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Political Notebook: In 1st for Bay Area, gay Afghan Muslim joins college board

Assistant Editor

Chabot-Las Positas Community College District Trustee Harris Mojadedi. UC Berkeley photo by Irene Yi
Chabot-Las Positas Community College District Trustee Harris Mojadedi. UC Berkeley photo by Irene Yi  

When a Chabot-Las Positas Community College District Board of Trustees member resigned due to relocating, the search was on to find an appointee to fill the vacancy through the end of 2022. The elected leaders of the Alameda County college district found that person in Harris Mojadedi.

The Union City resident took his oath of office for the district's Trustee Area 3 seat February 15 and will seek a full four-year term on the November ballot. Should he win, Mojadedi believes he would be the first gay Afghan American to be elected to public office in the U.S.

His serving on the college board marks the first time an LGBTQ Muslim has held public office in the Bay Area. Mojadedi's appointment comes four years after Hayward City Councilmember Aisha Wahab, who is straight and running for state Senate this year, made history as one of the first two Afghan Americans elected to public office anywhere in the country.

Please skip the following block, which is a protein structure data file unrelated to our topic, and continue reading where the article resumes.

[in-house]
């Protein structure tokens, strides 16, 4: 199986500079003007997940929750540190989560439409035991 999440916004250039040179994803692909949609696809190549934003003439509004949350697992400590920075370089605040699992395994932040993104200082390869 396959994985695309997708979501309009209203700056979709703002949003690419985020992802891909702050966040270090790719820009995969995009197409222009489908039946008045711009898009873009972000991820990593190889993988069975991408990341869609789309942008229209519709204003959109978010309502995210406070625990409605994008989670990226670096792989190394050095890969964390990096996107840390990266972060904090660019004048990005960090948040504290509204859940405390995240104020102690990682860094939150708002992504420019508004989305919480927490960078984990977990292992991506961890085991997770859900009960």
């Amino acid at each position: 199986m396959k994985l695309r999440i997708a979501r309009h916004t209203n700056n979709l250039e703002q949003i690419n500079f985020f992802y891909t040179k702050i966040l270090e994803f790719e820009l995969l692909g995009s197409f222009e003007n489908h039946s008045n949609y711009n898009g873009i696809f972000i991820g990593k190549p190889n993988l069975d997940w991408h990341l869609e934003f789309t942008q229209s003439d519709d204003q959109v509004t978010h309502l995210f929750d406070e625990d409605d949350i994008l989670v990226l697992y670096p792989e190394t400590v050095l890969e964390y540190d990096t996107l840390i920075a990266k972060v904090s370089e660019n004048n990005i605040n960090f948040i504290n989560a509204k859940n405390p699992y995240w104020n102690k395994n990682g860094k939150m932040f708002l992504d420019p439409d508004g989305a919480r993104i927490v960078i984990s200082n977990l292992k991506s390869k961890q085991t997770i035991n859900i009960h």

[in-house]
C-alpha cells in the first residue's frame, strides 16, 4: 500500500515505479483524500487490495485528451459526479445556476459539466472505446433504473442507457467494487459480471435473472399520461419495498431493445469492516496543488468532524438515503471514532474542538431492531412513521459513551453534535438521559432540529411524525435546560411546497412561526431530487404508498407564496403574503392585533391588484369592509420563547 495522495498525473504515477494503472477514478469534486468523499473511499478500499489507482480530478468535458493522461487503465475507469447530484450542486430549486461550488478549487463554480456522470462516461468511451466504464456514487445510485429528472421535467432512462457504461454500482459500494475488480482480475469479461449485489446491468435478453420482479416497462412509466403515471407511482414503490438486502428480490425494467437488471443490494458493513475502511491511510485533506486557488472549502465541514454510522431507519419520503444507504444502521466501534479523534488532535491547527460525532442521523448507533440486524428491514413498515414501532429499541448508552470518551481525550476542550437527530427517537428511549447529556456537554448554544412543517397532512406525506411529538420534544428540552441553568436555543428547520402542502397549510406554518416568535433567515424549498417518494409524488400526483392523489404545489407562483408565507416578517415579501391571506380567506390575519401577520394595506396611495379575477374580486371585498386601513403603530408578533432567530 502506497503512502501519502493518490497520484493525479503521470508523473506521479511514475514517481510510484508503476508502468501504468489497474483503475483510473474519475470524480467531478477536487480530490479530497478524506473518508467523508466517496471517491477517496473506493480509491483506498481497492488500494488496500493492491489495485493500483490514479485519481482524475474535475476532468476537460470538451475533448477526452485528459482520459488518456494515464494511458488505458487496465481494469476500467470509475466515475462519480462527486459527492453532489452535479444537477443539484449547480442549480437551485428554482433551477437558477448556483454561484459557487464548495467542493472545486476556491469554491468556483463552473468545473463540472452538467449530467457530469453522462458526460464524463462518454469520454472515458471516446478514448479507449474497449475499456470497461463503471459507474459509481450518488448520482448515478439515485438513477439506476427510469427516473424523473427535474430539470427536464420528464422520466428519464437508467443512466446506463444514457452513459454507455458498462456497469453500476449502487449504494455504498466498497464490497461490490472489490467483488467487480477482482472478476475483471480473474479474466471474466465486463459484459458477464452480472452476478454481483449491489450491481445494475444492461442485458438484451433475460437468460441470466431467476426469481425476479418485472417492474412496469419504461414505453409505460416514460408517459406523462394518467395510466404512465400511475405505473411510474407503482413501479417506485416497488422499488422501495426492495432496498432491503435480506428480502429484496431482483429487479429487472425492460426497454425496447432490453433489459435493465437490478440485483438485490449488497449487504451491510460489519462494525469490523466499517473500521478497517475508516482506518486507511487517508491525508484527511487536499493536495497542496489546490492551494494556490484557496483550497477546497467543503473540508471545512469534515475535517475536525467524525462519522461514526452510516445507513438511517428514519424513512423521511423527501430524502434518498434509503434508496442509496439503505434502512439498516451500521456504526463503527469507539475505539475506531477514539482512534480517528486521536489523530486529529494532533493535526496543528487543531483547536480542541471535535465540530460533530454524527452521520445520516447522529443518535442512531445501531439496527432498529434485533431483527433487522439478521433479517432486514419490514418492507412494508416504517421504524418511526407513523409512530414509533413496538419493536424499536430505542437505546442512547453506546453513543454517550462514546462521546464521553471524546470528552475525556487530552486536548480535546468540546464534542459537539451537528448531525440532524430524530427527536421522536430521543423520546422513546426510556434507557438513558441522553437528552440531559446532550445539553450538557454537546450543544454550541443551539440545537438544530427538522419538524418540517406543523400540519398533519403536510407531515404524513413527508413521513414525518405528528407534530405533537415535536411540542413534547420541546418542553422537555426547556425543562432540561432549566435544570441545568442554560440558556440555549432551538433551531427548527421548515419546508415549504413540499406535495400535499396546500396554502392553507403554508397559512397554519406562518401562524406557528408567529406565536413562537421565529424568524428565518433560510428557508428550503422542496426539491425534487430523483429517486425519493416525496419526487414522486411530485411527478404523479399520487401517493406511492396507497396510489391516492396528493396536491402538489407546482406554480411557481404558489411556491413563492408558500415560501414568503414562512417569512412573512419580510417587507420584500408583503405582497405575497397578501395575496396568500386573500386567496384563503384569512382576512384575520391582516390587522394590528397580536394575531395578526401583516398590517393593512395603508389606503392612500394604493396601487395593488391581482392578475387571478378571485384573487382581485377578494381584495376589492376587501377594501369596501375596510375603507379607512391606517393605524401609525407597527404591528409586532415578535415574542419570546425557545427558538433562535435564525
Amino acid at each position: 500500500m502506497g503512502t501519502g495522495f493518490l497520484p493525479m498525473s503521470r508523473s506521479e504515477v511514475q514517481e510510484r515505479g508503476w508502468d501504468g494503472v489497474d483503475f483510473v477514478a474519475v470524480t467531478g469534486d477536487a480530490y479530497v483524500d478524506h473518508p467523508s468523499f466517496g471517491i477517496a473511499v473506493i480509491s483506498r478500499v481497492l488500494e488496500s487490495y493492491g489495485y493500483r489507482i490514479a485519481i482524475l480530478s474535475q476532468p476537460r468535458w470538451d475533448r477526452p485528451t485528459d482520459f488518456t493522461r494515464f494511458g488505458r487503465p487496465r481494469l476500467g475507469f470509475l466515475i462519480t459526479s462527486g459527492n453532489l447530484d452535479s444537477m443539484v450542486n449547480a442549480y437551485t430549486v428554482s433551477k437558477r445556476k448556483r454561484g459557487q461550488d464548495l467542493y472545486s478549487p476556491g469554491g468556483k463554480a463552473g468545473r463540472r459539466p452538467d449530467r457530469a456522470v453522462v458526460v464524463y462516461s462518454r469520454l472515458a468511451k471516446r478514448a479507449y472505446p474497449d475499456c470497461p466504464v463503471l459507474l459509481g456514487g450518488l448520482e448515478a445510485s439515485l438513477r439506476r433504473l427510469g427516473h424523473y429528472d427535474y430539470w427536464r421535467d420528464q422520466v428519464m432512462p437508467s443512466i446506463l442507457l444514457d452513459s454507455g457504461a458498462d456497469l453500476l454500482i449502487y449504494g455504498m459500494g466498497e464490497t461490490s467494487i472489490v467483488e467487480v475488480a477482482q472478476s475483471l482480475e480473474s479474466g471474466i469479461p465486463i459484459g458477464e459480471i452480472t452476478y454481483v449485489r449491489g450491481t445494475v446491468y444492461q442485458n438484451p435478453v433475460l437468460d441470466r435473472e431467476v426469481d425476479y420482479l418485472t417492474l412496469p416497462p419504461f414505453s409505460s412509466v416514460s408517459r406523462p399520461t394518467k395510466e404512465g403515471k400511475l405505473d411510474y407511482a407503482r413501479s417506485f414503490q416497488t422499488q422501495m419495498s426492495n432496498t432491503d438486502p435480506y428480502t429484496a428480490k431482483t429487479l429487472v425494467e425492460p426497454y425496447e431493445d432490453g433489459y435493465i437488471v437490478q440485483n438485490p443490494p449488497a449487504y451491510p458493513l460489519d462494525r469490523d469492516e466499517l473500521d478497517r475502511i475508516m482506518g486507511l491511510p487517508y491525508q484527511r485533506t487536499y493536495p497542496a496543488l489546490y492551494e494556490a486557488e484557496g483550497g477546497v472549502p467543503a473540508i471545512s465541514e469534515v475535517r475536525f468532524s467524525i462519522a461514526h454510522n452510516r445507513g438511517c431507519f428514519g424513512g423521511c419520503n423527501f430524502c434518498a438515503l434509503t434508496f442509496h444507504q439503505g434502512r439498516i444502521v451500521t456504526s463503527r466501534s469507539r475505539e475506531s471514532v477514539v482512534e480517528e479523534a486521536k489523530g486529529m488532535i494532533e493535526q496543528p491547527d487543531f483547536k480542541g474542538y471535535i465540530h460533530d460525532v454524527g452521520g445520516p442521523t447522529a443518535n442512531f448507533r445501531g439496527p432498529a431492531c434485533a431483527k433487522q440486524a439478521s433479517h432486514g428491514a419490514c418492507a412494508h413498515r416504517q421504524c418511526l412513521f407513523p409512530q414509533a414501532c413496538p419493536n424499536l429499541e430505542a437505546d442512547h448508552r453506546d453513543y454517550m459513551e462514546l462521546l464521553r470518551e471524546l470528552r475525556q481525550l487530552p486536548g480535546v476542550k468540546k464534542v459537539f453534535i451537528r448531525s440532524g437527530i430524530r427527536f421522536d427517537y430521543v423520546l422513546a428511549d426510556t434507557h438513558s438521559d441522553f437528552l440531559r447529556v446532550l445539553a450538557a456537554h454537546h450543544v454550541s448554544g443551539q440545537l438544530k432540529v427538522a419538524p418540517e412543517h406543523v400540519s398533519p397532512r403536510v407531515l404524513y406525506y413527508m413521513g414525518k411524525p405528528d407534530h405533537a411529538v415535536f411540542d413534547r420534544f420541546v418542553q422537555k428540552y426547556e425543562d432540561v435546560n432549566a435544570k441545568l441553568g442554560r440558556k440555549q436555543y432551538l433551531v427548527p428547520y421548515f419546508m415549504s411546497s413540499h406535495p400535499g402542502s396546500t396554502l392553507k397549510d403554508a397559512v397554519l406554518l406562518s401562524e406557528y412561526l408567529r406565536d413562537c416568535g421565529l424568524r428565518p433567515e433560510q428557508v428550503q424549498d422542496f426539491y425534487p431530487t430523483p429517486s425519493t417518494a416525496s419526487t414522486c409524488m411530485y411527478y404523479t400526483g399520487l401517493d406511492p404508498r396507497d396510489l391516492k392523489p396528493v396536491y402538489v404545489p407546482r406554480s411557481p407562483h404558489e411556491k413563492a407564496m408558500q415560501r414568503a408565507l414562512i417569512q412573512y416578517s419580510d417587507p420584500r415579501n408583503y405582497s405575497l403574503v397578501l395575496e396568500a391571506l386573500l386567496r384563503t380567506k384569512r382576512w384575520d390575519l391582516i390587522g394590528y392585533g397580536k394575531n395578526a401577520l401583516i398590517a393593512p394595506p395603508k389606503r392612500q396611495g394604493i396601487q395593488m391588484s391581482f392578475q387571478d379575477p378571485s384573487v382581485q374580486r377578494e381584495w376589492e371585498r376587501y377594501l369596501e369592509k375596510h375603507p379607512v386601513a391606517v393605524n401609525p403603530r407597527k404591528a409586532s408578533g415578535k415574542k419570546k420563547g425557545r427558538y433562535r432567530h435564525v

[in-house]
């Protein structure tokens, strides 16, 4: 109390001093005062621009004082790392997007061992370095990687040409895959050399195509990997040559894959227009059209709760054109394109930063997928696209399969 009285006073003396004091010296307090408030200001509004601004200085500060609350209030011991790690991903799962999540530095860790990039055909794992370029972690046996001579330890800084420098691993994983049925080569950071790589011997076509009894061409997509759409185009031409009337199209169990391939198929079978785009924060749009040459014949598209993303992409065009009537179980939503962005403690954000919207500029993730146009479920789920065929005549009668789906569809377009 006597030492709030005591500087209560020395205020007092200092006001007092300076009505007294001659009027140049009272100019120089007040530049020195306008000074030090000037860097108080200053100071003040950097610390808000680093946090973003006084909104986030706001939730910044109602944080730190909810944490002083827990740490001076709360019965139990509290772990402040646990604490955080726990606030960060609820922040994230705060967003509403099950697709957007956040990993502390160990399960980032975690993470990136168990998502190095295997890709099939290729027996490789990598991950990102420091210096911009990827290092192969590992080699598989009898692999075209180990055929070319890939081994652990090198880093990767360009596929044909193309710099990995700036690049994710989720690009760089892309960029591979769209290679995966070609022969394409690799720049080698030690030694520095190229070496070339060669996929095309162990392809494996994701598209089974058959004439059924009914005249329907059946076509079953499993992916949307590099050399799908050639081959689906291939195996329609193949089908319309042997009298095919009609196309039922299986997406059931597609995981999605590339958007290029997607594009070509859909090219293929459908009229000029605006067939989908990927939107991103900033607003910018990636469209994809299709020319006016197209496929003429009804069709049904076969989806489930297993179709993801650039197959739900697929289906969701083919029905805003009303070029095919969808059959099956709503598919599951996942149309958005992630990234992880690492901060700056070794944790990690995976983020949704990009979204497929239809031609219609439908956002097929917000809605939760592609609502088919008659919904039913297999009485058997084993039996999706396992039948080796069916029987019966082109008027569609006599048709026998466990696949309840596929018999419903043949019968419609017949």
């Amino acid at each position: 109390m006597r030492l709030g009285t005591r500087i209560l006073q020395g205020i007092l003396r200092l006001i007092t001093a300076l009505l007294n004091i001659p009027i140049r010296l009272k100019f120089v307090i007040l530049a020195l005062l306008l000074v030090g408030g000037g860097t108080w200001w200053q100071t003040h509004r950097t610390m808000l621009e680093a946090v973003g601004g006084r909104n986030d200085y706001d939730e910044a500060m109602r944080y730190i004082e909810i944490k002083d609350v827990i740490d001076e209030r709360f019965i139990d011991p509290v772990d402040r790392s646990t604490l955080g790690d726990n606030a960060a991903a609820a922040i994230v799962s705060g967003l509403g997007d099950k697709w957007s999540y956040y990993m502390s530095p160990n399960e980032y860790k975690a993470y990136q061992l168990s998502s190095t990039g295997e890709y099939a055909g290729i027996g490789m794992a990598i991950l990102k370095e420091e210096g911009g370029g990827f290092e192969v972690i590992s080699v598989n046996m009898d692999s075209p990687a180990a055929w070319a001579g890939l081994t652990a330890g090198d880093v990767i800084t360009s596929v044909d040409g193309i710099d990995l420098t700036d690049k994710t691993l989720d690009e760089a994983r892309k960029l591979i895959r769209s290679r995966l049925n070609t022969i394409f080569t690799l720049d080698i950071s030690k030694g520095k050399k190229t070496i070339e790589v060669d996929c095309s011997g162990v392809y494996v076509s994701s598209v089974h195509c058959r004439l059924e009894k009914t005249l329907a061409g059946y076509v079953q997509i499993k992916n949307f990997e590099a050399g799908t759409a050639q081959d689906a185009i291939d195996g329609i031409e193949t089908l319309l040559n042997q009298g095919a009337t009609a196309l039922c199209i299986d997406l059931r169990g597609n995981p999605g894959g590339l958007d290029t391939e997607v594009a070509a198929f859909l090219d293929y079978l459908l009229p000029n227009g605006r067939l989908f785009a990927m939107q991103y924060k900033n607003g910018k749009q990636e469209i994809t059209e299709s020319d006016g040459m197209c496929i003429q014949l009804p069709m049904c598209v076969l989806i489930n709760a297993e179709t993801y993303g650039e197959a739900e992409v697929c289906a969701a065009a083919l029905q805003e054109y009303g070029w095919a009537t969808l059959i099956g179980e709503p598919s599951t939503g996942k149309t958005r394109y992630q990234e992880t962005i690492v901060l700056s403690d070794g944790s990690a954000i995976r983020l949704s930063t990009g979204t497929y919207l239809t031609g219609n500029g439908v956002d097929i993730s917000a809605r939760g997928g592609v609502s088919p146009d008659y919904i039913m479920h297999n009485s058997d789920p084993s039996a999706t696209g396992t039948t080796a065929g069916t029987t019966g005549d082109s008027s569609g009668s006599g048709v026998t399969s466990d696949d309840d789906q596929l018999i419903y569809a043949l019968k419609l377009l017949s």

"I don't know many out Afghan or Muslim people in general, let alone serving in a public office," Mojadedi, 31, told the Bay Area Reporter during his first media interview since being named to the college board.

There are five out Middle Eastern/Arab Americans listed on the map of LGBTQ elected officials in the U.S. maintained by the LGBTQ Victory Fund. Two are from Southern California: lesbian West Hollywood City Councilmember Sepi Shyne, elected in 2020 as the first out LGBTQ Iranian to public office, and gay Fullerton City Councilmember Ahmad Zahra, who grew up in Syria and in 2018 became the first LGBTQ Muslim council member in the country.